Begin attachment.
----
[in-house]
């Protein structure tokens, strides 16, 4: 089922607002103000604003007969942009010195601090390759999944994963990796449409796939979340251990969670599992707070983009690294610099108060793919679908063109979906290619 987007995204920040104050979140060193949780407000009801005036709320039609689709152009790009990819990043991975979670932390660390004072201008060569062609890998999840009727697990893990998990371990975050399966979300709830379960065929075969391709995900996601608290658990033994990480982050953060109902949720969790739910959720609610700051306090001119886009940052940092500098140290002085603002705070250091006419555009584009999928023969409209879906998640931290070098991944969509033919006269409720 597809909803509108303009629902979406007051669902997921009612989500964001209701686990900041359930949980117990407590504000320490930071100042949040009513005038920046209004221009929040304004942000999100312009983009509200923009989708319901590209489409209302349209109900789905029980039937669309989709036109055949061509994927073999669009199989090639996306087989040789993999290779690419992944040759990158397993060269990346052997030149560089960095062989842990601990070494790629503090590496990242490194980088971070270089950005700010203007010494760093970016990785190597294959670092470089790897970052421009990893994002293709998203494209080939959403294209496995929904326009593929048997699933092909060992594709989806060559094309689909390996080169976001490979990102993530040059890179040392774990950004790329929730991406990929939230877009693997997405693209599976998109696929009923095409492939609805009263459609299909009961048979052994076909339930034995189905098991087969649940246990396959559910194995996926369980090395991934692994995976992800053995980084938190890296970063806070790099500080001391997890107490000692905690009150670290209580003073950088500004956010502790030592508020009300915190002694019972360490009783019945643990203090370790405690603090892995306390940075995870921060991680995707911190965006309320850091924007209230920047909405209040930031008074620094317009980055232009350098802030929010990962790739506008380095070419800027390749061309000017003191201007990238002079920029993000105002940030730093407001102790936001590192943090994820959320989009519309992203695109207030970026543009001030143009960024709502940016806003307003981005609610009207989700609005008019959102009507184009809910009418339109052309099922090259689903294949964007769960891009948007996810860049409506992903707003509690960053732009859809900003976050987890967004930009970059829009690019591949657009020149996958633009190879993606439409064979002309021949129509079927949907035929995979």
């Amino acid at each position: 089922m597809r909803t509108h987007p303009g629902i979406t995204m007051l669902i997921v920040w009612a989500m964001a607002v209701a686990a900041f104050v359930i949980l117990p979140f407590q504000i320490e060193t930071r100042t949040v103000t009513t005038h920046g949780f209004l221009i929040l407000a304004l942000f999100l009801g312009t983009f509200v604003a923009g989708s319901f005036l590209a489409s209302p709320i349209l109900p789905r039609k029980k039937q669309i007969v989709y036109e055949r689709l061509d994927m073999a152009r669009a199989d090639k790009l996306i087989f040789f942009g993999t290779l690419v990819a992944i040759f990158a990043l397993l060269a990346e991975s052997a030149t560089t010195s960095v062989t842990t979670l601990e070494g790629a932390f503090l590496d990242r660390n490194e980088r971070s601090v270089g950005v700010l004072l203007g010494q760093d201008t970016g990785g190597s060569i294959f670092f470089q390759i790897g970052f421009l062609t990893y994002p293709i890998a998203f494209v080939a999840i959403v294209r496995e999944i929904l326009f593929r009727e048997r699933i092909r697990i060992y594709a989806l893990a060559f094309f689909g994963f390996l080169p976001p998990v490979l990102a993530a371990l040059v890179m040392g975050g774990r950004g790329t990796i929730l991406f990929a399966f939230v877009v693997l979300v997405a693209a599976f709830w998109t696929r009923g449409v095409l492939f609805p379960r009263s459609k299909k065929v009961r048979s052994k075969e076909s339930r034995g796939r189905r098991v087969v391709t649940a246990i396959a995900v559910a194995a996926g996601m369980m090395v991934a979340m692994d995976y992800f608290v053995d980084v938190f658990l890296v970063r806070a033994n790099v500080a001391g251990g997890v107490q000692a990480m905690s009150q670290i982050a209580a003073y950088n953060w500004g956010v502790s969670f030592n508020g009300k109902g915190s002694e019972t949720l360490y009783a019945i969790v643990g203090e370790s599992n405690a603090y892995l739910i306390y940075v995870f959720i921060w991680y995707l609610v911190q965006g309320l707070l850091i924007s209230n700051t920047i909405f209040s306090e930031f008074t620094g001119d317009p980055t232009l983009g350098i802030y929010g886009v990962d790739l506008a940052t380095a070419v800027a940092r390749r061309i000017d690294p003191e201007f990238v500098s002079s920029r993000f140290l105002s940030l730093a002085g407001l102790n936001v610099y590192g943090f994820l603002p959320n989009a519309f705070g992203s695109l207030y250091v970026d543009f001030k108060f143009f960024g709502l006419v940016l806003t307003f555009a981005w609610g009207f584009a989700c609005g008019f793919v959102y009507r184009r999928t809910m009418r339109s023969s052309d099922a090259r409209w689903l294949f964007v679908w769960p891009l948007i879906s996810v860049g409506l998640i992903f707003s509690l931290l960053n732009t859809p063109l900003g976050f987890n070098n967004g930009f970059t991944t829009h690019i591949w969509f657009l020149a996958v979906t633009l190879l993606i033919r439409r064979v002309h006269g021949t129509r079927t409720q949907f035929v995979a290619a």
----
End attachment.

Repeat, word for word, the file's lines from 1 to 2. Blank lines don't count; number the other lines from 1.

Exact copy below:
[in-house]
């Protein structure tokens, strides 16, 4: 089922607002103000604003007969942009010195601090390759999944994963990796449409796939979340251990969670599992707070983009690294610099108060793919679908063109979906290619 987007995204920040104050979140060193949780407000009801005036709320039609689709152009790009990819990043991975979670932390660390004072201008060569062609890998999840009727697990893990998990371990975050399966979300709830379960065929075969391709995900996601608290658990033994990480982050953060109902949720969790739910959720609610700051306090001119886009940052940092500098140290002085603002705070250091006419555009584009999928023969409209879906998640931290070098991944969509033919006269409720 597809909803509108303009629902979406007051669902997921009612989500964001209701686990900041359930949980117990407590504000320490930071100042949040009513005038920046209004221009929040304004942000999100312009983009509200923009989708319901590209489409209302349209109900789905029980039937669309989709036109055949061509994927073999669009199989090639996306087989040789993999290779690419992944040759990158397993060269990346052997030149560089960095062989842990601990070494790629503090590496990242490194980088971070270089950005700010203007010494760093970016990785190597294959670092470089790897970052421009990893994002293709998203494209080939959403294209496995929904326009593929048997699933092909060992594709989806060559094309689909390996080169976001490979990102993530040059890179040392774990950004790329929730991406990929939230877009693997997405693209599976998109696929009923095409492939609805009263459609299909009961048979052994076909339930034995189905098991087969649940246990396959559910194995996926369980090395991934692994995976992800053995980084938190890296970063806070790099500080001391997890107490000692905690009150670290209580003073950088500004956010502790030592508020009300915190002694019972360490009783019945643990203090370790405690603090892995306390940075995870921060991680995707911190965006309320850091924007209230920047909405209040930031008074620094317009980055232009350098802030929010990962790739506008380095070419800027390749061309000017003191201007990238002079920029993000105002940030730093407001102790936001590192943090994820959320989009519309992203695109207030970026543009001030143009960024709502940016806003307003981005609610009207989700609005008019959102009507184009809910009418339109052309099922090259689903294949964007769960891009948007996810860049409506992903707003509690960053732009859809900003976050987890967004930009970059829009690019591949657009020149996958633009190879993606439409064979002309021949129509079927949907035929995979």